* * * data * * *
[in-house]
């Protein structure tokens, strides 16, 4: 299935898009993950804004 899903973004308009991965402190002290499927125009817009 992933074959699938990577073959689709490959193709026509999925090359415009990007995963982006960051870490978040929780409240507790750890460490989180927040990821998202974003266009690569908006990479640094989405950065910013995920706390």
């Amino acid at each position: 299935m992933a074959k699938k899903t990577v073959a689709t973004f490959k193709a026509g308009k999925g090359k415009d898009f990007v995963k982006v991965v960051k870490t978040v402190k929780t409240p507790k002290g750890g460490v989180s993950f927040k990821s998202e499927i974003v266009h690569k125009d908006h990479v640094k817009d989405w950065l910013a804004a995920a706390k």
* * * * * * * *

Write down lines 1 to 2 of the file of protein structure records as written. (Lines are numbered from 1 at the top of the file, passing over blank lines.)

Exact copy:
[in-house]
């Protein structure tokens, strides 16, 4: 299935898009993950804004 899903973004308009991965402190002290499927125009817009 992933074959699938990577073959689709490959193709026509999925090359415009990007995963982006960051870490978040929780409240507790750890460490989180927040990821998202974003266009690569908006990479640094989405950065910013995920706390």